The parties attended an Appeals Conference in Shreveport, Louisiana, on October 20, 1998. At that conference, counsel for the estates offered to settle for a 45% fractionalization discount. That offer was not accepted. 4
On February 24, 1999, the co-executors sent a letter to the IRS Appeals Office repeating their offer to settle for a 45% fractionalization discount. The letter stated that the offer would remain open only until March 17, 1999, the day before the expiration of the three-year limitation period for filing a notice of deficiency. The IRS did not respond to this letter.
The IRS issued notices of deficiency on March 4, 1999. In the notices of deficiency, the agency took the same position -- that the only discount from fair market value should be the cost of partitioning the property, based on Baker's report. The notices of deficiency sought to collect additional tax from each estate based on valuation of the tracts at the exact amounts set forth in Baker's report.
On March 18, 1999, Mr. Baird's estate filed a second claim for refund based on increasing the fractionalization discount from 50 to 60%. Mrs. Baird's estate filed a claim for a refund on May 11, 1999, based on increasing the fractionalization discount from 50 to 60%.
On May 10, 1999, both estates filed in the Tax Court petitions for redetermination of deficiencies. In its answers to the petitions, the IRS asserted the same position it had asserted in the notices of deficiency: that the only discount allowable was the estimated cost of a hypothetical partition in kind, as calculated in the Baker report.
An IRS Appeals Officer attempted to arrange another Appeals Conference in Houston to discuss settlement of the valuation issue, but the estates refused to authorize their counsel to attend unless the IRS would first agree to a minimum fractionalization discount of 45%. The IRS would not agree, and so the conference did not take place. On the eve of trial, the IRS offered to discuss settlement with counsel for the estates. According to the Tax Court's opinion, that discussion was futile because counsel for the estates demanded a 70% fractionalization discount.
On April 13, 2000, a little over a month prior to trial, the estates served on the IRS the expert witness reports of James A. Young, Lewis C. Peters, and James C. Steele, III. All of these reports contain a discussion of the costs, time, and risks involved in a partition proceeding. Attached as an appendix to Peters's report is a report prepared by Edward Benjamin, a Louisiana attorney, setting forth his opinion on the time, costs, and other difficulties in obtaining a partition of property in Louisiana. Another appendix to Peters's report states that recently the IRS had issued a Technical Advice Memorandum that stated a new position by the IRS with respect to discounts for undivided ownership interests in real estate: A discount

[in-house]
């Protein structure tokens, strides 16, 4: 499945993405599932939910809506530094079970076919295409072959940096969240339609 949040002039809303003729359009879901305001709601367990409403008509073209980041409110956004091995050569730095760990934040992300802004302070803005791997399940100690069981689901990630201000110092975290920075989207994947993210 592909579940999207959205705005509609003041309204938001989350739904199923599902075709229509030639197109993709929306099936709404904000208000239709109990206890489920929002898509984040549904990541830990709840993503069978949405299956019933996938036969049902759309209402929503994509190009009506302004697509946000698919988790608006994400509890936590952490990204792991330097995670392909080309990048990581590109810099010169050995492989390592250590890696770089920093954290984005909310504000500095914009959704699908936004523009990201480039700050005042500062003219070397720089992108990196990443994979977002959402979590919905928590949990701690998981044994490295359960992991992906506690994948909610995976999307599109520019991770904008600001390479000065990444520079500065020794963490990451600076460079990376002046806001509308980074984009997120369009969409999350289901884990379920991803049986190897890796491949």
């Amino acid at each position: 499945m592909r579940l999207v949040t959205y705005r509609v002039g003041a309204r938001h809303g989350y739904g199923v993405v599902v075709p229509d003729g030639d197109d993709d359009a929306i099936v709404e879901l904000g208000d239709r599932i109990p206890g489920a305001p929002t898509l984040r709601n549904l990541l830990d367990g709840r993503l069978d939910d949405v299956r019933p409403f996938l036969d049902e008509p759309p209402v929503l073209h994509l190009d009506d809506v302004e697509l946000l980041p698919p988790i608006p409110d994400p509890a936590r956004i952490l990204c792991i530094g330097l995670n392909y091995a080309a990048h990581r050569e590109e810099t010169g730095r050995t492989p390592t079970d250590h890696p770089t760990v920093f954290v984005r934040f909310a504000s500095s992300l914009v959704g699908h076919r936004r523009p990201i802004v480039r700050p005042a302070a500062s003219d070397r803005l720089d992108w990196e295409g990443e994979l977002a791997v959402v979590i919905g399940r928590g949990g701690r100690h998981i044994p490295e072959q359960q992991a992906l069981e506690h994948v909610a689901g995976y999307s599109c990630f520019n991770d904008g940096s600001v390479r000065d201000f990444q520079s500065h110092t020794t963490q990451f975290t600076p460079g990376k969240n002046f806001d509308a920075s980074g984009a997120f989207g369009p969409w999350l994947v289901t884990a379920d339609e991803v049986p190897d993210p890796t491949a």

for an undivided interest will be limited to the petitioner's pro-rata share of the estimated cost of a partition of the property. Peters states that, in arriving at this conclusion, the IRS was either unaware of or ignored a significant body of data suggesting that the discounts for undivided interests should be significantly higher than the pro rata share of the estimated cost of partition.
At trial, the estates presented one fact witness and three expert witnesses. The IRS offered Francis X. Burns as an expert witness, but the Tax Court ruled that he was incompetent to testify as an expert. Baker was listed as a witness for the IRS in its trial memorandum and he prepared an expert witness report, but he did not testify at trial and his report was not offered into evidence at trial.
The Tax Court held that the estates had established 55% as the average amount by which non-controlling fractional interests in Louisiana timberland are discounted, and that an additional 5% discount was appropriate in these cases due to peculiar circumstances with respect to the decedents' remaining family members.
The estates moved for an award of reasonable litigation costs and administrative expenses. The Tax Court denied the motion, holding that the position taken by the IRS in the administrative and judicial proceedings was substantially justified.
A prevailing party in a tax case may be awarded reasonable administrative and litigation costs under 26 U.S.C. § 7430. Generally, a prevailing party is one who has substantially prevailed with respect to the amount in controversy or with respect to the most significant issue or issues. 26 U.S.C. § 7430 (c) (4) (A) (i) (I) and (II). However, "[a] party shall not be treated as the prevailing party ... if the United States establishes that the position of the United States in the proceeding was substantially justified." 26 U.S.C. § 7430(c)(4)(B)(i).
The IRS has the...